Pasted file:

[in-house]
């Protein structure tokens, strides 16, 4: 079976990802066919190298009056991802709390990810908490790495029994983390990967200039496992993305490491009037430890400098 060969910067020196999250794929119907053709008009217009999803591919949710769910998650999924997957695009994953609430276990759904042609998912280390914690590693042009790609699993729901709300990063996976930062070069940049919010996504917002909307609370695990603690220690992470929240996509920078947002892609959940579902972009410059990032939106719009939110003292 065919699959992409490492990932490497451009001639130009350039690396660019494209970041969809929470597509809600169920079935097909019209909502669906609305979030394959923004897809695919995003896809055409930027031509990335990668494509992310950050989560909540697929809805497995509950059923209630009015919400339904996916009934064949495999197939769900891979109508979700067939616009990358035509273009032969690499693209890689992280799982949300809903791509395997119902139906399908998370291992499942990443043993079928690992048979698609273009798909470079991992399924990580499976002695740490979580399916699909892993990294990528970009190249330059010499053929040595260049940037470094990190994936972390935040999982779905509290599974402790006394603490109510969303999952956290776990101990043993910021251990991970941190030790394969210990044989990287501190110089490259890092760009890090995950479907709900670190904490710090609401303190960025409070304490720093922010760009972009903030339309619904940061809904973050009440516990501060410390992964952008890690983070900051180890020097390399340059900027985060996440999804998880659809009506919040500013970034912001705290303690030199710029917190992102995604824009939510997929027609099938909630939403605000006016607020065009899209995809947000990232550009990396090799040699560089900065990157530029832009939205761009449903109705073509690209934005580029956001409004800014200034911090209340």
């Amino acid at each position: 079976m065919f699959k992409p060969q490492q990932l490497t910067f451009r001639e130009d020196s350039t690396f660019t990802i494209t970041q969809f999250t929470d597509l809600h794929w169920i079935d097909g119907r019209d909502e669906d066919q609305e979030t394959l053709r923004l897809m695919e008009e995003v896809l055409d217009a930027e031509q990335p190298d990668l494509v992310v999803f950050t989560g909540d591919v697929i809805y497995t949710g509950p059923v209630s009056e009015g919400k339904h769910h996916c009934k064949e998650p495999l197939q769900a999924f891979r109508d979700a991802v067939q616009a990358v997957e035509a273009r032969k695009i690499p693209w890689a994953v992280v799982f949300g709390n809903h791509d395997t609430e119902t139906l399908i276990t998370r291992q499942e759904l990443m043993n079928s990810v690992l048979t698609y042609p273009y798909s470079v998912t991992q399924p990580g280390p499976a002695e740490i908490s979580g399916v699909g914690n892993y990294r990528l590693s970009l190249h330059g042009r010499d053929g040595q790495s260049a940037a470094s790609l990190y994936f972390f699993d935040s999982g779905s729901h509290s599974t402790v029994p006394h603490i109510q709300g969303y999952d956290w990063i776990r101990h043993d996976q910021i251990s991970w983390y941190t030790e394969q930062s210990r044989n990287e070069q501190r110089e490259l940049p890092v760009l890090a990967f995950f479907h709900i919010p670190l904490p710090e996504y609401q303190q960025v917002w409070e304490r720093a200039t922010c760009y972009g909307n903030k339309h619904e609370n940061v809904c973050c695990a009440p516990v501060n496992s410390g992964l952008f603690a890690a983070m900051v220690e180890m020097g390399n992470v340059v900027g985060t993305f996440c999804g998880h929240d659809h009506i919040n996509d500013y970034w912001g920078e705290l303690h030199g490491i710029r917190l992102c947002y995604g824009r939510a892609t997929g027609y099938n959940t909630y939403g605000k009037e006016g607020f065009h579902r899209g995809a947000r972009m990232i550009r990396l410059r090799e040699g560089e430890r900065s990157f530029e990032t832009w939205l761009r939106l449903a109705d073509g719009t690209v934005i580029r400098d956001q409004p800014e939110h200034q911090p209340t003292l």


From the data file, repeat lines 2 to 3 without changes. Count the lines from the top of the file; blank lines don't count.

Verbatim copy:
């Protein structure tokens, strides 16, 4: 079976990802066919190298009056991802709390990810908490790495029994983390990967200039496992993305490491009037430890400098 060969910067020196999250794929119907053709008009217009999803591919949710769910998650999924997957695009994953609430276990759904042609998912280390914690590693042009790609699993729901709300990063996976930062070069940049919010996504917002909307609370695990603690220690992470929240996509920078947002892609959940579902972009410059990032939106719009939110003292 065919699959992409490492990932490497451009001639130009350039690396660019494209970041969809929470597509809600169920079935097909019209909502669906609305979030394959923004897809695919995003896809055409930027031509990335990668494509992310950050989560909540697929809805497995509950059923209630009015919400339904996916009934064949495999197939769900891979109508979700067939616009990358035509273009032969690499693209890689992280799982949300809903791509395997119902139906399908998370291992499942990443043993079928690992048979698609273009798909470079991992399924990580499976002695740490979580399916699909892993990294990528970009190249330059010499053929040595260049940037470094990190994936972390935040999982779905509290599974402790006394603490109510969303999952956290776990101990043993910021251990991970941190030790394969210990044989990287501190110089490259890092760009890090995950479907709900670190904490710090609401303190960025409070304490720093922010760009972009903030339309619904940061809904973050009440516990501060410390992964952008890690983070900051180890020097390399340059900027985060996440999804998880659809009506919040500013970034912001705290303690030199710029917190992102995604824009939510997929027609099938909630939403605000006016607020065009899209995809947000990232550009990396090799040699560089900065990157530029832009939205761009449903109705073509690209934005580029956001409004800014200034911090209340």
């Amino acid at each position: 079976m065919f699959k992409p060969q490492q990932l490497t910067f451009r001639e130009d020196s350039t690396f660019t990802i494209t970041q969809f999250t929470d597509l809600h794929w169920i079935d097909g119907r019209d909502e669906d066919q609305e979030t394959l053709r923004l897809m695919e008009e995003v896809l055409d217009a930027e031509q990335p190298d990668l494509v992310v999803f950050t989560g909540d591919v697929i809805y497995t949710g509950p059923v209630s009056e009015g919400k339904h769910h996916c009934k064949e998650p495999l197939q769900a999924f891979r109508d979700a991802v067939q616009a990358v997957e035509a273009r032969k695009i690499p693209w890689a994953v992280v799982f949300g709390n809903h791509d395997t609430e119902t139906l399908i276990t998370r291992q499942e759904l990443m043993n079928s990810v690992l048979t698609y042609p273009y798909s470079v998912t991992q399924p990580g280390p499976a002695e740490i908490s979580g399916v699909g914690n892993y990294r990528l590693s970009l190249h330059g042009r010499d053929g040595q790495s260049a940037a470094s790609l990190y994936f972390f699993d935040s999982g779905s729901h509290s599974t402790v029994p006394h603490i109510q709300g969303y999952d956290w990063i776990r101990h043993d996976q910021i251990s991970w983390y941190t030790e394969q930062s210990r044989n990287e070069q501190r110089e490259l940049p890092v760009l890090a990967f995950f479907h709900i919010p670190l904490p710090e996504y609401q303190q960025v917002w409070e304490r720093a200039t922010c760009y972009g909307n903030k339309h619904e609370n940061v809904c973050c695990a009440p516990v501060n496992s410390g992964l952008f603690a890690a983070m900051v220690e180890m020097g390399n992470v340059v900027g985060t993305f996440c999804g998880h929240d659809h009506i919040n996509d500013y970034w912001g920078e705290l303690h030199g490491i710029r917190l992102c947002y995604g824009r939510a892609t997929g027609y099938n959940t909630y939403g605000k009037e006016g607020f065009h579902r899209g995809a947000r972009m990232i550009r990396l410059r090799e040699g560089e430890r900065s990157f530029e990032t832009w939205l761009r939106l449903a109705d073509g719009t690209v934005i580029r400098d956001q409004p800014e939110h200034q911090p209340t003292l």